English and Māori
New Zealand Dollar (NZD)
New Zealand has a temperate climate, winters are fairly cold in the south of the South Island but mild in the north of the North Island. The nature of the terrain, the prevailing winds and the length of the country lead to sharp regional contrasts. Maximum daytime temperatures sometimes exceed 30°C (86°F)and only fall below 0°C (32°F) in the elevated inland regions. Generally speaking, rainfall and humidity is higher in the west than the east of the country due to the north-south orientation of the mountain ranges and the prevailing westerly/north westerly winds.
New Zealand is one of the most difficult countries in the world in which to forecast the weather. Although the weather is changeable, there is certainly more sunshine and warm temperate temperatures to enjoy in summer. It is not uncommon, especially on the South Island, to experience four seasons in one day.
With a patchwork history of Māori, European, Pacific Island and Asian cultures, New Zealand has become a melting-pot population. Today, of the 4.4 million New Zealanders (informally known as Kiwis), approximately 69% are of European descent, 14.6% are indigenous Māori, 9.2% Asian and 6.9% non-Māori Pacific Islanders.
New Zealand cuisine is largely driven by local ingredients and seasonal variations. Similar to the cuisine of Australia, the cuisine of New Zealand is a diverse British-based cuisine, with Mediterranean and Pacific Rim influences as the country becomes more cosmopolitan. Fish and chips are a local speciality. The fish is often extremely good quality, often supplied by local fishermen.
Traditional Māori cuisine is cooked in the hangi or earth oven, which is the traditional way food is prepared for large gatherings. Meat, vegetables and sometimes puddings are slowly steam-cooked for several hours in a covered pit that has previously been lined with stones and had a hot wood fire burn down in it.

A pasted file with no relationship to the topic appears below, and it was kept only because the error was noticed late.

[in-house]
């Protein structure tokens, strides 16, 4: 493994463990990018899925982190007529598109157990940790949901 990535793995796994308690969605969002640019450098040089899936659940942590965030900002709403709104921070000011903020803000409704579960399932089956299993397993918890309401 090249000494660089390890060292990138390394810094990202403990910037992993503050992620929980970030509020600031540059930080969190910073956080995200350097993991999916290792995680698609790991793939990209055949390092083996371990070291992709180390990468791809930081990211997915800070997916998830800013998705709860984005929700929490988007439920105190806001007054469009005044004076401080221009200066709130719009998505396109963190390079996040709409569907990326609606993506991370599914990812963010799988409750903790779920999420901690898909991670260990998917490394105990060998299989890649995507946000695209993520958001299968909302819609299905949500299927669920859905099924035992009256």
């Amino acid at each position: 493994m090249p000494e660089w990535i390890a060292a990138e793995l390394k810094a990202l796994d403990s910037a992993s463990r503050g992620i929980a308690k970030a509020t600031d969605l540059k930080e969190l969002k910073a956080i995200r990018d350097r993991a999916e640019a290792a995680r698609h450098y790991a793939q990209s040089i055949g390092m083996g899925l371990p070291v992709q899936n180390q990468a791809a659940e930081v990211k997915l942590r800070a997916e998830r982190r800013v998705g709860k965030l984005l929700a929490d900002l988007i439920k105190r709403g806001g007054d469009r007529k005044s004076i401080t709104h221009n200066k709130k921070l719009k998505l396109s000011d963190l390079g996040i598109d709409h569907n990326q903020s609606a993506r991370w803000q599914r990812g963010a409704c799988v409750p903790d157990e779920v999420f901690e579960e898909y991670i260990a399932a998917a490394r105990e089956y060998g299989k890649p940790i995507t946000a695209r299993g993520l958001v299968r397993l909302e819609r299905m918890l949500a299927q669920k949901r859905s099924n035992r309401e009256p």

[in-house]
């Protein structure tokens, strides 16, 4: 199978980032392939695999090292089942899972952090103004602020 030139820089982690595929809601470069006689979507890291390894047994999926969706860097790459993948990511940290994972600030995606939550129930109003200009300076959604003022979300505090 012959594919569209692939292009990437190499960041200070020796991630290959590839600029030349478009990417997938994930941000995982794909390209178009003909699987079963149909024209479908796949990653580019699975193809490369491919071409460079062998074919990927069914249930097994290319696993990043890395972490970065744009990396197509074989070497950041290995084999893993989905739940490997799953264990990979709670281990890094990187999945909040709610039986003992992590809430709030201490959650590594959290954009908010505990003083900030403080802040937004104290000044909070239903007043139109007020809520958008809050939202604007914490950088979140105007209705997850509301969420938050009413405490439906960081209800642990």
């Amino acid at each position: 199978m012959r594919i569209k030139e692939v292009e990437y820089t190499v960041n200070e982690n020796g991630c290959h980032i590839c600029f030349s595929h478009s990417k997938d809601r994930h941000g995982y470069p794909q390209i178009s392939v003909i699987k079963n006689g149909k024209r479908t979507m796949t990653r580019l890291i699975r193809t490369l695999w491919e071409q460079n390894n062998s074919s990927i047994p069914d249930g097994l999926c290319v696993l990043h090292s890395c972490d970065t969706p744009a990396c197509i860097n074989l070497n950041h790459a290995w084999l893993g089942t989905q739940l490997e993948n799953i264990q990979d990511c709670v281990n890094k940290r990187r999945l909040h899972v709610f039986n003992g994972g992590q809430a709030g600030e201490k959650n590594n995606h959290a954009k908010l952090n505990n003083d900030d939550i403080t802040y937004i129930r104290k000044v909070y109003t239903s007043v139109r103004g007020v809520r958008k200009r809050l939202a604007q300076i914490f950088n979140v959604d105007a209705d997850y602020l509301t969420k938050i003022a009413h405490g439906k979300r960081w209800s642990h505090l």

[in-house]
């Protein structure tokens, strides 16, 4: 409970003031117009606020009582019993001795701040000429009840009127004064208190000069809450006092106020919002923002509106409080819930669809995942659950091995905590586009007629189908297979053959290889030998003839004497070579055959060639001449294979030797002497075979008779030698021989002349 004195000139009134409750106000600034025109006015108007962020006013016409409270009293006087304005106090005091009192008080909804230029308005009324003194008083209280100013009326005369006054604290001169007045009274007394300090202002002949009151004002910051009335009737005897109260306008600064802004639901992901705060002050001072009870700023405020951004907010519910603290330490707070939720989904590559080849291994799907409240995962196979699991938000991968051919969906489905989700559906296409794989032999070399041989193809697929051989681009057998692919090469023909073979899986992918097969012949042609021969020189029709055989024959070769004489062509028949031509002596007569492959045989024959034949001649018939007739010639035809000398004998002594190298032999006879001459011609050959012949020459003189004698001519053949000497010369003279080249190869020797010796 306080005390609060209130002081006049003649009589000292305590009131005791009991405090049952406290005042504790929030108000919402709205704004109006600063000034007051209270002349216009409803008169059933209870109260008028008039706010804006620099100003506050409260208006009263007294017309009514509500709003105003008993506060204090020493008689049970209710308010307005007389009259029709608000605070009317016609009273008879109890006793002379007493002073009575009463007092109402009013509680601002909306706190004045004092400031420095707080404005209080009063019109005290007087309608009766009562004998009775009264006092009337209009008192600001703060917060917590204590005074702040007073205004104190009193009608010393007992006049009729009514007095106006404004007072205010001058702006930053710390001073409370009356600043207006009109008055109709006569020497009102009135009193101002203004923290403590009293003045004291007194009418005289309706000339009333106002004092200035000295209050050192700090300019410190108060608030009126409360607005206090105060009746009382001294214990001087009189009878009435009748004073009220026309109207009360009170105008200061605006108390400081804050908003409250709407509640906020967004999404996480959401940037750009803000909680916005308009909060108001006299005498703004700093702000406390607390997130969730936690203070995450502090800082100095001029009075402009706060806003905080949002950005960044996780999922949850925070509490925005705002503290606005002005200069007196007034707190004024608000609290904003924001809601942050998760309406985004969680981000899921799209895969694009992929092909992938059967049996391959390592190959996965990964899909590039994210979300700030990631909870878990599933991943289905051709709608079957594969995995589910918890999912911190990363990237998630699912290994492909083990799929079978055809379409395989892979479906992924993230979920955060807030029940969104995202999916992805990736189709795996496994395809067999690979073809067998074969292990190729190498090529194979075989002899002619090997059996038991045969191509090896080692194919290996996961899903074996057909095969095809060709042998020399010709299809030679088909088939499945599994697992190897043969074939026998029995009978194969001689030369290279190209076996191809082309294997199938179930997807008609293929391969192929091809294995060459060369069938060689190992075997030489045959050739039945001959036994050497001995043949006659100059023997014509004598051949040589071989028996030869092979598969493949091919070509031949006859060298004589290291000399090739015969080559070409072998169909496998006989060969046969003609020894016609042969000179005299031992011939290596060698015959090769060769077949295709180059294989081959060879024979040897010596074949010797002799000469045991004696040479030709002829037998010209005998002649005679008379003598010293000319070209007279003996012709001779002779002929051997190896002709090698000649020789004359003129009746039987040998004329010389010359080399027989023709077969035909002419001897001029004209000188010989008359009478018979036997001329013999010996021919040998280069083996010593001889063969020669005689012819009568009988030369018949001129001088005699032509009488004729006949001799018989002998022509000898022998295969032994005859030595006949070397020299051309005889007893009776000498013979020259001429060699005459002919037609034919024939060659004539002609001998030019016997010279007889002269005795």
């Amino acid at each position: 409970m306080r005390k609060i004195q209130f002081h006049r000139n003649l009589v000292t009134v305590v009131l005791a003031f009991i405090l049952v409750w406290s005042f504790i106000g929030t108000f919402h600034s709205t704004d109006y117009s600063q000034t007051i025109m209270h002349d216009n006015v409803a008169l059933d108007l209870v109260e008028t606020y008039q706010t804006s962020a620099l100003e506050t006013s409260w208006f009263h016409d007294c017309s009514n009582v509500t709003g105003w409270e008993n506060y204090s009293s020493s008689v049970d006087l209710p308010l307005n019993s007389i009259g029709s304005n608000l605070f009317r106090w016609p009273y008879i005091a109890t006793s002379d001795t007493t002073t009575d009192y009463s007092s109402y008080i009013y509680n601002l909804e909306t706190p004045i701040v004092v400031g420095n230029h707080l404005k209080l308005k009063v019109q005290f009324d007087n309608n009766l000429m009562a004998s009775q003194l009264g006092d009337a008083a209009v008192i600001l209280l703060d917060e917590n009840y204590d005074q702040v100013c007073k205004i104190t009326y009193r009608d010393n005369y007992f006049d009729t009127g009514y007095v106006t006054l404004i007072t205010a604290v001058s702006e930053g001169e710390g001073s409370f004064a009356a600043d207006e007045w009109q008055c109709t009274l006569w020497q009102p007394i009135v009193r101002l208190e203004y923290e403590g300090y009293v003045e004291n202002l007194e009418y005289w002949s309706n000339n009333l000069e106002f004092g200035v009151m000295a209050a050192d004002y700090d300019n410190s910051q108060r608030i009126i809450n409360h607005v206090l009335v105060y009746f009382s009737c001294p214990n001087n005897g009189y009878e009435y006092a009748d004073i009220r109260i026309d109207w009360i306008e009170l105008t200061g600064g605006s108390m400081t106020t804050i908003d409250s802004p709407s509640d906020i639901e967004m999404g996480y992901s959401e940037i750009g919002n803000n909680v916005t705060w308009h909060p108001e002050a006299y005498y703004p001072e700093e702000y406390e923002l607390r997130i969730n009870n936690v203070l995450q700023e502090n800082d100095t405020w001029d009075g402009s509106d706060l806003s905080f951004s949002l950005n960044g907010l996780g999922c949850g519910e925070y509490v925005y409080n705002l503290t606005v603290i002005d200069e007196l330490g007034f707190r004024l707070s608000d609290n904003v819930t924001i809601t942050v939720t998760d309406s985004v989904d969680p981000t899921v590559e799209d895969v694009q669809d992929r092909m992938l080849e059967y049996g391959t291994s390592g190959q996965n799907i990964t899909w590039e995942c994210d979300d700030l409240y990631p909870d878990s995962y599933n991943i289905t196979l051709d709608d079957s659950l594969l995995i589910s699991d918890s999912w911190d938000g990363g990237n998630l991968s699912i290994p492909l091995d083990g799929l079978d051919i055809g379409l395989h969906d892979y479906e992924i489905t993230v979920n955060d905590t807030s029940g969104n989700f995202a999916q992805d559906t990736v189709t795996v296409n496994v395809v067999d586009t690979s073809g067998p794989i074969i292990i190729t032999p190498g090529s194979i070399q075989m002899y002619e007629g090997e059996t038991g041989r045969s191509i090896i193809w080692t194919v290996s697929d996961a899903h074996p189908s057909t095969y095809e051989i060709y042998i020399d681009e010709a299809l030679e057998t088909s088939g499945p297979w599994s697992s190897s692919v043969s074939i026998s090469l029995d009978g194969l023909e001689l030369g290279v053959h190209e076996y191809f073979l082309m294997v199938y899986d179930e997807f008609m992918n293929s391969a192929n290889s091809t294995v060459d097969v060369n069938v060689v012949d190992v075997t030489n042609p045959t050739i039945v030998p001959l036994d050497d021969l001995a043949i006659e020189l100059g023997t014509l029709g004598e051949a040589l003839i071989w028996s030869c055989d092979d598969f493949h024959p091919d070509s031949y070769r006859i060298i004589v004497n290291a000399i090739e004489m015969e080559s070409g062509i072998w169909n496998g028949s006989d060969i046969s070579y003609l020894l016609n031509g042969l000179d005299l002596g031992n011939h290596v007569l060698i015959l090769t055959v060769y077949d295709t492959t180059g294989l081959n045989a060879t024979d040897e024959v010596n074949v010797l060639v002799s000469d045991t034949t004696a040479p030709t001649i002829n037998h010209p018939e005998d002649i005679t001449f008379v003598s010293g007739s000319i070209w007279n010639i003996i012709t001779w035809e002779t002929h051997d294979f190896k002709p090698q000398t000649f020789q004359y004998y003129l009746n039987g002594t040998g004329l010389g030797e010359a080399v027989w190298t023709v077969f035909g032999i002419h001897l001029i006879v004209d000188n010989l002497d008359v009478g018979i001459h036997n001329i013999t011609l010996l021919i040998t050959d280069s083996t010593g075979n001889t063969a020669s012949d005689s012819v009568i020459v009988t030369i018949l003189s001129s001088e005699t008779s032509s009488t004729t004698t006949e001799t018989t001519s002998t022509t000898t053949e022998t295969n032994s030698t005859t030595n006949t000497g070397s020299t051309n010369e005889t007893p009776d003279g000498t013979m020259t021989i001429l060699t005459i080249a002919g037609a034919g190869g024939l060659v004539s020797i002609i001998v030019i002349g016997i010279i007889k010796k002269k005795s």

Domestic flights in New Zealand are often cheaper than driving or taking the train, especially if a crossing between the North and South Islands is required.
Nelson has both the most daily cyclists and some of the best recreational cycle trails such as the Dun Mountain Cycle Trail. Nelson certainly enjoys some of the best weather in New Zealand
Buses are a relatively cheap and environmentally friendly way to get around New Zealand; however, services even between major towns are usually only once per day. Most roads in New Zealand are quite narrow and winding (when compared to the highways of the USA), and travelling a long distance in a bus can be a safe and relaxing way to travel. Booking in advance on some lines can get you great bargains.
Self drive holidays are a great way to travel around New Zealand as they offer independence, flexibility and opportunities to interact with the locals. A number of rental companies offer inclusive self drive holidays with rental car & accommodation, pre-set itineraries or customised to suit your interests.
Rideshare and carpooling is increasing in New Zealand as petrol prices rise and people recognise the social and environmental benefit of sharing vehicles and travelling with others. While some systems are quite informal, others have trust systems which give greater security when choosing a ride. RoadMate is a free carpooling app connecting drivers with empty seats to people travelling the same way for a one-off journey or a daily commute.
New Zealand is a motorbike rider’s dream country! Motorcycle rentals of many makes are available throughout New Zealand.
Trains run at low speed, sometimes dropping to 50 km/h in the summer due to the lack of track maintenance following privatisation in the 1990s. Most New Zealanders prefer to drive or fly, as train fares are comparatively expensive. However, trains are suited to tourists as they can experience the breath-taking scenery in a comfortable mode of travel.